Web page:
Ward councillor addresses cable theft in Honeydew

Ward 97 councillor, Leah Knott, explained that 55 per cent of outages are due to human action for which City Power cannot 'pre-plan'. Photo: File

Cable theft has become an increasing issue over recent years and places a huge strain on not only residents and policing/ security forums but also on the City in terms of the unplanned cost of repairing the damage.

During a recent councillors’ forum with City Power it was stated that 40 per cent of our power outages can be attributed to cable theft and 15 per cent to accidents involving motorists. Thus 55 per cent of outages are due to occurrences related to human action for which City Power cannot ‘pre-plan’.

The cost to replace a metre of cable ranges from R1 000 to R1 400, and equates to about R14 million annually (roughly 10 000 meters of cable are stolen on an annual basis). This doesn’t include the damage caused to sub-stations as a result of this theft. Replacement of a 40 megavolt-amp transformer costs in between R15 and R20 million, while repair of a 33 kilovolt oil cable costs approximately R600 000 per joint, including material.

Cable thieves have become organised and work in syndicates. Four security officials working in the City Power Risk Department have been murdered by these thieves this year alone. City Power Risk has a patrol vehicle in high risk areas but it doesn’t cover large areas. The department also works with private security companies as well as police to curb cable theft. This department has advised that it requires a specialised unit for this purpose and the Department of Environment and Infrastructure Services is working on realising this need but it requires resources, liaison with criminal intelligence units and funding, so it cannot be resolved overnight.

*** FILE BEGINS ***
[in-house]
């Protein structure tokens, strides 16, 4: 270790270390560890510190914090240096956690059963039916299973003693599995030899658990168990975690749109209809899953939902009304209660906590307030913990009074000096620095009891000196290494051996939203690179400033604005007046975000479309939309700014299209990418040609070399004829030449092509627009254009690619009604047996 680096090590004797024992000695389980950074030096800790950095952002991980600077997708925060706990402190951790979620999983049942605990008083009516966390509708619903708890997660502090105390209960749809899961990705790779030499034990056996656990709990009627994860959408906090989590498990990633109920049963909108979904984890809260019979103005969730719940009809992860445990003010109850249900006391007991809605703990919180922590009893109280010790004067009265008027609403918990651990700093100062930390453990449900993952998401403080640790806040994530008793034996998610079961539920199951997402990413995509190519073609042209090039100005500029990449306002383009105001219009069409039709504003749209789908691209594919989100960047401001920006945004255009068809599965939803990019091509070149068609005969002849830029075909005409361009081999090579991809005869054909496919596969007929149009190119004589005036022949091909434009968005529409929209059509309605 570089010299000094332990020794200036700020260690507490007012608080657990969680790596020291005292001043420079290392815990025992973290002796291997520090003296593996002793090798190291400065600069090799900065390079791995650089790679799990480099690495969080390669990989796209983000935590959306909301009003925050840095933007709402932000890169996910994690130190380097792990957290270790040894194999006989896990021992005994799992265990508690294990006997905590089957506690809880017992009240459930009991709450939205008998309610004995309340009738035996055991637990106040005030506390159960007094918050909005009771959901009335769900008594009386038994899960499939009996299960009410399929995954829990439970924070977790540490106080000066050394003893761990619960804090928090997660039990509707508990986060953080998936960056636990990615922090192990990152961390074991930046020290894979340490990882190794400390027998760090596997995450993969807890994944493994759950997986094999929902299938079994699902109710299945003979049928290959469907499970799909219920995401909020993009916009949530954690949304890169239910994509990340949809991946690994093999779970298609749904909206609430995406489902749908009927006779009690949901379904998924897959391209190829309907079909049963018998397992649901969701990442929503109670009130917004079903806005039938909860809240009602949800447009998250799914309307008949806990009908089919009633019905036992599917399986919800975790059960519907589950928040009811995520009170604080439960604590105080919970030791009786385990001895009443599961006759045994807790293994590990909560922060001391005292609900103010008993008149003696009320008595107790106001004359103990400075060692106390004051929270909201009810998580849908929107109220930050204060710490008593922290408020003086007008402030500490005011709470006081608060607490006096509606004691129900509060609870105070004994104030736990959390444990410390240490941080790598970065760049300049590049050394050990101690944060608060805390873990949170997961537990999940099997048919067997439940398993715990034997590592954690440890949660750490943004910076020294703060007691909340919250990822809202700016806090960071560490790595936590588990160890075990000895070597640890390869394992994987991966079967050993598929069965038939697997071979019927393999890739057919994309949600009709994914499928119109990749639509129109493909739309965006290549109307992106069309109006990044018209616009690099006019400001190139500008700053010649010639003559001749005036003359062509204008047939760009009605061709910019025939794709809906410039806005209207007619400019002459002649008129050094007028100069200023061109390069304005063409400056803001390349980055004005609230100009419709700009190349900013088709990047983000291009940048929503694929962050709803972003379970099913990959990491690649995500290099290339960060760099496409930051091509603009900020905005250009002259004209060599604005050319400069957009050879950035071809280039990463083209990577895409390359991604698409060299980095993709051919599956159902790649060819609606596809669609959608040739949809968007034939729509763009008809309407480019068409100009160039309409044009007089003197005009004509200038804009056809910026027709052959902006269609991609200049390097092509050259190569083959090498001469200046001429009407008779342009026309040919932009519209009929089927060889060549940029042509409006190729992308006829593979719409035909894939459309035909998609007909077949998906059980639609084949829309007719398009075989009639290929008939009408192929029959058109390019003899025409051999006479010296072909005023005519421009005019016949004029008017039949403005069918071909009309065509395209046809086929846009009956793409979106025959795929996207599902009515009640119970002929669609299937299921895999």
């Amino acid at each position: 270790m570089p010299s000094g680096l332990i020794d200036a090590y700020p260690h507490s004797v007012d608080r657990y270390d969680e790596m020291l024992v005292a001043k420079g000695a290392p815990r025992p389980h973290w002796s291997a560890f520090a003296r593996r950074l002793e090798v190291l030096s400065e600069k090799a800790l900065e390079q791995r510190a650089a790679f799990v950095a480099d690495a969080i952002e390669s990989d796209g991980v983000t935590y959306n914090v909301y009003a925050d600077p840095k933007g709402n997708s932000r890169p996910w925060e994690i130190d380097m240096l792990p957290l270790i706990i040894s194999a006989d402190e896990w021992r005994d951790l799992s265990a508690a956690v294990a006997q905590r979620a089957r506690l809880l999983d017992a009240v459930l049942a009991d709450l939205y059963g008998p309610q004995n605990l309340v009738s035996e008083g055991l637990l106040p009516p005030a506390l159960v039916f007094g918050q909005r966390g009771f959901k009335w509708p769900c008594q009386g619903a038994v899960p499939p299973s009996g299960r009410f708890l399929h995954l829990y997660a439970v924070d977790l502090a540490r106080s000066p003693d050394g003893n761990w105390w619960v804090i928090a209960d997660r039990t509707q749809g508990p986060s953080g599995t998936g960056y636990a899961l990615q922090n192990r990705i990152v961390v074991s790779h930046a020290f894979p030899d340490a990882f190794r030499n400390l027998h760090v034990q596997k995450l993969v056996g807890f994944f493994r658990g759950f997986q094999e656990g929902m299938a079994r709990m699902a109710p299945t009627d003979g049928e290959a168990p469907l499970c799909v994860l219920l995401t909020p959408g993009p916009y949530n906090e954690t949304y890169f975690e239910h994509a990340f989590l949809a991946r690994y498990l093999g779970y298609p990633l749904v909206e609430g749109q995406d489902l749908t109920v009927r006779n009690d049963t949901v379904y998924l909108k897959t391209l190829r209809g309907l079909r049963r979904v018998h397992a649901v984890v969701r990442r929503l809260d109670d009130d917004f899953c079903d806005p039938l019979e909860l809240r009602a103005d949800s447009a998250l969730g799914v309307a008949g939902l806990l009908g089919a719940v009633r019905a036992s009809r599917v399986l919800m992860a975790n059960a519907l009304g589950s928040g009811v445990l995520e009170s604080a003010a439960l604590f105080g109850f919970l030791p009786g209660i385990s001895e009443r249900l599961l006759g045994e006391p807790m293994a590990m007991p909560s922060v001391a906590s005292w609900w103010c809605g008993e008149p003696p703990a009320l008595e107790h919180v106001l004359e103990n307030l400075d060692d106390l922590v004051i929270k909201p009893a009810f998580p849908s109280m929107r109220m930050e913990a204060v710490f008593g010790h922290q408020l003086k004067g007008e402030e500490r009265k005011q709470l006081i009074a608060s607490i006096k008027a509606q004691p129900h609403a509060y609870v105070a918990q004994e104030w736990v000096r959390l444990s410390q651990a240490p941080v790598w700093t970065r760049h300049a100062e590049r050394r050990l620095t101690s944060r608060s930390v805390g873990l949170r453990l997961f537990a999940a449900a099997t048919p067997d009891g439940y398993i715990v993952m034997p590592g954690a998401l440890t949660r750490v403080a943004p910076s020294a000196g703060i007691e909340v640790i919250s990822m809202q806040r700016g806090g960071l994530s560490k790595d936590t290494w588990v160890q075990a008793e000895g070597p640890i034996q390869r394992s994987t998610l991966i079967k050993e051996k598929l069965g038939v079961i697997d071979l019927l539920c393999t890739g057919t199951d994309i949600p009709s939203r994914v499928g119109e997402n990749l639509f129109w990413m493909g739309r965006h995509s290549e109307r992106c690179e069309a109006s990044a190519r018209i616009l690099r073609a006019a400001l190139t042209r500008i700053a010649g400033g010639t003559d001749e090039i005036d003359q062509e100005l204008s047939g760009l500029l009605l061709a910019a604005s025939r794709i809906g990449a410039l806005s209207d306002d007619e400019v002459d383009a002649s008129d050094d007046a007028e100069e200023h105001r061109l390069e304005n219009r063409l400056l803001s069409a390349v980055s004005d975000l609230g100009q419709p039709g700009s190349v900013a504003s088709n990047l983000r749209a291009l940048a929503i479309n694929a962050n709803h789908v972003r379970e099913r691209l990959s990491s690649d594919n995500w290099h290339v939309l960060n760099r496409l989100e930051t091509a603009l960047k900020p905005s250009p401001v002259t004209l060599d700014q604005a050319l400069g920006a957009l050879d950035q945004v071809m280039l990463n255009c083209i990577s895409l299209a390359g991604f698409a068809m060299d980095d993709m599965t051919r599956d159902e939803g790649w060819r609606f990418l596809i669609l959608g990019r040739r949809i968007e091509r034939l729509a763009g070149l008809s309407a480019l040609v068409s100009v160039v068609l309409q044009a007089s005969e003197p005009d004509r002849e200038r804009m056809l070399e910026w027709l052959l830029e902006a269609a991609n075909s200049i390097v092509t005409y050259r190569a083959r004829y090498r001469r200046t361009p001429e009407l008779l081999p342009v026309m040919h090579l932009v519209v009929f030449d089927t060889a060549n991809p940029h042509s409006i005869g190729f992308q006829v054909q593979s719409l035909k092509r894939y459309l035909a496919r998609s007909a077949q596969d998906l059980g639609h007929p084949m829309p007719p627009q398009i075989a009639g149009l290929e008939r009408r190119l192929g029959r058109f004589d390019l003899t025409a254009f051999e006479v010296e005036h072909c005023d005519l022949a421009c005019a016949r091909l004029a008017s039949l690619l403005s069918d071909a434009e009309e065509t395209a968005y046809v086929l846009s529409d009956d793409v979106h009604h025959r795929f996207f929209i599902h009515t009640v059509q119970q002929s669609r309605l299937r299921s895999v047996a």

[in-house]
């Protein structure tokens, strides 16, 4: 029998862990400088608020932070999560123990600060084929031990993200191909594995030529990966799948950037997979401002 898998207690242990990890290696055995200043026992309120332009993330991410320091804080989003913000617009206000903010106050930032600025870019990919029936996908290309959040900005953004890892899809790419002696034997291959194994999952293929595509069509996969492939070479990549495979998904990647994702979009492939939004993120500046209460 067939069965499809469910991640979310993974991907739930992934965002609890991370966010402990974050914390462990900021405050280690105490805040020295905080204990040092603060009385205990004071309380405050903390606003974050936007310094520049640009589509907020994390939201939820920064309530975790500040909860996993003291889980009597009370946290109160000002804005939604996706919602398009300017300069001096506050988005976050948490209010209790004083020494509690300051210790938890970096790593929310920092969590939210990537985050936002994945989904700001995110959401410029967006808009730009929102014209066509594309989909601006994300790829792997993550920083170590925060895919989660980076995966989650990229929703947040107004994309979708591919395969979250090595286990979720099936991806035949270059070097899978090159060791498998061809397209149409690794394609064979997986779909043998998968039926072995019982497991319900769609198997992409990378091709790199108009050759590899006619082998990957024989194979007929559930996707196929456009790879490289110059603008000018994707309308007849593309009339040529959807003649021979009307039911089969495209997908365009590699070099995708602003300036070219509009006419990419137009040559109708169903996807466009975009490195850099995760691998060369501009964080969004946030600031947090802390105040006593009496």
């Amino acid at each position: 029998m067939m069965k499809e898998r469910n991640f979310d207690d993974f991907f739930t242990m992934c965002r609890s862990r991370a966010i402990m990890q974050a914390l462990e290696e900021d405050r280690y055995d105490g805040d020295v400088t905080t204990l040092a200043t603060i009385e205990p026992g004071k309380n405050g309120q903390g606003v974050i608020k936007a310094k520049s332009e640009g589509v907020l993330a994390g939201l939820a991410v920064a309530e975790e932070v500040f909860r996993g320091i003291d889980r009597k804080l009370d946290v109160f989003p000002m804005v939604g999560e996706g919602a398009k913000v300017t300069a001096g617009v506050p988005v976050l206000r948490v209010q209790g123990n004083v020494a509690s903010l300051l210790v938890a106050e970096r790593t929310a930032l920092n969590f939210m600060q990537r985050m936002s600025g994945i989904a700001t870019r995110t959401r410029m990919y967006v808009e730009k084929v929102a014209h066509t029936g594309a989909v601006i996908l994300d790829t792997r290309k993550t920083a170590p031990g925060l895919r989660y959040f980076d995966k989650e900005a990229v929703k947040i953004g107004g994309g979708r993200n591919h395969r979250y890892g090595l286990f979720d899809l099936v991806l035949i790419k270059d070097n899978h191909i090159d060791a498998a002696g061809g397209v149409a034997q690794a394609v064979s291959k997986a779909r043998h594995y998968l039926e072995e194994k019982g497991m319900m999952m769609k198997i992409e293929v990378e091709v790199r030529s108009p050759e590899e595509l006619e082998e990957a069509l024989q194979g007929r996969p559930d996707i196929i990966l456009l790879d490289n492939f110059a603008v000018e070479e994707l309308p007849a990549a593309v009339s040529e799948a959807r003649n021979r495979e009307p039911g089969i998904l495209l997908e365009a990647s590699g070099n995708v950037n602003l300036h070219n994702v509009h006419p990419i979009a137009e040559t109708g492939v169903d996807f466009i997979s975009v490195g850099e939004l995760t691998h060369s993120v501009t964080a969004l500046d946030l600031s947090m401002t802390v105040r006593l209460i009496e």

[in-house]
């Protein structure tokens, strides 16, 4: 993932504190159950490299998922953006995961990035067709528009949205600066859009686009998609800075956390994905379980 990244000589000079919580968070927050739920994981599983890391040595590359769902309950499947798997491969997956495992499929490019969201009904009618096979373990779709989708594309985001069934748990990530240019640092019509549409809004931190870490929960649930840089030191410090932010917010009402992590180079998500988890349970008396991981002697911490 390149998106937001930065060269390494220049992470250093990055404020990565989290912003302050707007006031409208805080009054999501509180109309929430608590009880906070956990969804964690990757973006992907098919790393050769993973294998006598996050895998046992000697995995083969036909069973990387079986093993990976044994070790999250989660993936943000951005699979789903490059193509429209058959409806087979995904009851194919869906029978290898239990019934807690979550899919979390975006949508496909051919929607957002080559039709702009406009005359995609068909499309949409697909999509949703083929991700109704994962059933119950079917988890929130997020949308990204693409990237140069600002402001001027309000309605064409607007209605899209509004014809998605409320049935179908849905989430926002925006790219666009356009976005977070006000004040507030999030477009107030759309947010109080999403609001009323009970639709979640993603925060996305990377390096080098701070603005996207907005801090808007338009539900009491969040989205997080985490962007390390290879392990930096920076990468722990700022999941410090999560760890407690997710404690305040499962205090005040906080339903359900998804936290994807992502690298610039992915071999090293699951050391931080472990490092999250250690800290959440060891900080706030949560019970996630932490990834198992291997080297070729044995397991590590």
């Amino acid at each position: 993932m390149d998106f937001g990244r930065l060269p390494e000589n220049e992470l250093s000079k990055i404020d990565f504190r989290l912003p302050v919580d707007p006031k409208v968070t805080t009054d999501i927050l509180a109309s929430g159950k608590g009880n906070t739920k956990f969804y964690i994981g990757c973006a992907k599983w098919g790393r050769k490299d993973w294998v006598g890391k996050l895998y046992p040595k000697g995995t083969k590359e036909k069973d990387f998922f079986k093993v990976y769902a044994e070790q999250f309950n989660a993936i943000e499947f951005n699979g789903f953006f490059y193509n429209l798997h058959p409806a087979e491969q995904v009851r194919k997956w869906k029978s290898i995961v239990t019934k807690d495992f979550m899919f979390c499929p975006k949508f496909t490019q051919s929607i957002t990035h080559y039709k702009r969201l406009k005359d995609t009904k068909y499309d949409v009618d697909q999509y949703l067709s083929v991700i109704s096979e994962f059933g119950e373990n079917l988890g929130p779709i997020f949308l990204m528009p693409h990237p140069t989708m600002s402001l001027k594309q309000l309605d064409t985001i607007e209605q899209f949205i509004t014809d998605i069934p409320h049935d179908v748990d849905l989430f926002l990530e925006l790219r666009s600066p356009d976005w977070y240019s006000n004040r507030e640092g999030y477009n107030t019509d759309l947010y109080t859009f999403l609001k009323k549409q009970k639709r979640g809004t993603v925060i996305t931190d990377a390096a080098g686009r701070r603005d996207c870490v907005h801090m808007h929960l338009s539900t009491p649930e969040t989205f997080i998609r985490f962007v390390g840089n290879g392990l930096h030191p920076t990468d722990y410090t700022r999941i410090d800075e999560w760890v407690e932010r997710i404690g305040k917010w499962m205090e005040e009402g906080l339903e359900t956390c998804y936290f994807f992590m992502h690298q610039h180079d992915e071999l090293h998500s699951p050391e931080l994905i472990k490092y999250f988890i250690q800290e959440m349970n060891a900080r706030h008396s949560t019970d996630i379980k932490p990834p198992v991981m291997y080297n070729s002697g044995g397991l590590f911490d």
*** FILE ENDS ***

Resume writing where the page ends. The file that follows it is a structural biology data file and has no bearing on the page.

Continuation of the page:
The theft of cables often results in the cable exploding. This affects the transformers, which take time to replace and often results in power being switched on and off in order to work on the line. These are not separate outages – they’re related to the same incident.

Over the past five years, the City has spent R267 million replacing bare overhead cables with aerial bundle conductors (AB) made of aluminium in order to curb cable theft as it is less valuable than copper. This replacement has occurred in 988 streets but accounts for a mere 12 per cent of the designated streets. Currently City Power is rolling out these AB conductors in Hoëveld Road, Coleen Road, Pierre Street and Deysel Road, all of which which were recently affected by cable theft. This roll-out commenced on 6 July.

The replacement of underground copper cables with aluminium is ongoing and has occurred in streets such as Glover Road in Ruimsig. However, this has not deterred thieves, as either one of two things now happens. The thieves cut into the cables over certain distances to find copper cables, and although they don’t steal the aluminium cable, cutting causes damage resulting in an outage, and the cables have to be replaced. Alternatively, the thieves actually steal the aluminium cabling and use it to make all sorts of items, the most recent being cooking pots that are sold on the roadside. The main issue with such pots is that the metal remains untreated and people are now at risk from a health perspective.

All suspicious activity can be reported to City Power Risk on 011 490 7553/ 011 490 7911/ 011 490 7900 or their toll free number, 080 000 3251.

Ward 97 councillor, Leah Knott, writes:

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